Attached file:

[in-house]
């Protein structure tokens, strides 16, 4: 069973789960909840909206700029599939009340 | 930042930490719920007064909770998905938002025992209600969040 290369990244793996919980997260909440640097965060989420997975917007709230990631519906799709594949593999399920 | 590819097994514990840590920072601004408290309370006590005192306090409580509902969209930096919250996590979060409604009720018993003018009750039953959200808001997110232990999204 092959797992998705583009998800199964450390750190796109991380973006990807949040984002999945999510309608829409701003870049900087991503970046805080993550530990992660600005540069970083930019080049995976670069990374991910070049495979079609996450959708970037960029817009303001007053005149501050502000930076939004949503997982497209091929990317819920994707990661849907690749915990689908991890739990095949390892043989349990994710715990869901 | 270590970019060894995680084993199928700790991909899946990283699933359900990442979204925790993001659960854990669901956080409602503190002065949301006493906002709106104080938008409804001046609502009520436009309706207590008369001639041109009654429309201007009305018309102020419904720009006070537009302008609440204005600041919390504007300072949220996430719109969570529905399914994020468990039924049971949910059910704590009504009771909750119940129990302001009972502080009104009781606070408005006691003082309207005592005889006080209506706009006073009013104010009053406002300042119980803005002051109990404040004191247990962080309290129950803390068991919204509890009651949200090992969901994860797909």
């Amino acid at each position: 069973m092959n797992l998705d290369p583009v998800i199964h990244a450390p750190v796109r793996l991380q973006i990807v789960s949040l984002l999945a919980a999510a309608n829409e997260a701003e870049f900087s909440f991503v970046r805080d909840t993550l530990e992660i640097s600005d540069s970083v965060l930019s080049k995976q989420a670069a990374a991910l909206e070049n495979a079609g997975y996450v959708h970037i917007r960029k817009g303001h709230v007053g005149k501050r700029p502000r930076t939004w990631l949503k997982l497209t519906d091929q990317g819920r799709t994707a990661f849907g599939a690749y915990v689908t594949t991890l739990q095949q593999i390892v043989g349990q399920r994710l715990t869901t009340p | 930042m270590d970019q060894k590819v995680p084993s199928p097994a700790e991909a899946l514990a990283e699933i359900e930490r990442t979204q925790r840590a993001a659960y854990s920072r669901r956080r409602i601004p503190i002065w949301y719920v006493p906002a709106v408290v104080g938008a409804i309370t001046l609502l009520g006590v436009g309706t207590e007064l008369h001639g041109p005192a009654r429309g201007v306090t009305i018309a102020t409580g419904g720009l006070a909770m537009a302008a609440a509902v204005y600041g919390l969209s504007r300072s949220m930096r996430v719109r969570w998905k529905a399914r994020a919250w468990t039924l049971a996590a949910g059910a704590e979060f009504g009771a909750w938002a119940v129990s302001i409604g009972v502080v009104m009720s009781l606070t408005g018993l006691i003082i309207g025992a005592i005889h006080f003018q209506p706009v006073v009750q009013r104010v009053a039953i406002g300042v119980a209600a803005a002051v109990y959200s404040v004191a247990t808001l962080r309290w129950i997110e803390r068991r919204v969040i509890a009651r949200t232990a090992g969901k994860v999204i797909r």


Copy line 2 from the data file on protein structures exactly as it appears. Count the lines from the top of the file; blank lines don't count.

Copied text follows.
């Protein structure tokens, strides 16, 4: 069973789960909840909206700029599939009340 | 930042930490719920007064909770998905938002025992209600969040 290369990244793996919980997260909440640097965060989420997975917007709230990631519906799709594949593999399920 | 590819097994514990840590920072601004408290309370006590005192306090409580509902969209930096919250996590979060409604009720018993003018009750039953959200808001997110232990999204 092959797992998705583009998800199964450390750190796109991380973006990807949040984002999945999510309608829409701003870049900087991503970046805080993550530990992660600005540069970083930019080049995976670069990374991910070049495979079609996450959708970037960029817009303001007053005149501050502000930076939004949503997982497209091929990317819920994707990661849907690749915990689908991890739990095949390892043989349990994710715990869901 | 270590970019060894995680084993199928700790991909899946990283699933359900990442979204925790993001659960854990669901956080409602503190002065949301006493906002709106104080938008409804001046609502009520436009309706207590008369001639041109009654429309201007009305018309102020419904720009006070537009302008609440204005600041919390504007300072949220996430719109969570529905399914994020468990039924049971949910059910704590009504009771909750119940129990302001009972502080009104009781606070408005006691003082309207005592005889006080209506706009006073009013104010009053406002300042119980803005002051109990404040004191247990962080309290129950803390068991919204509890009651949200090992969901994860797909």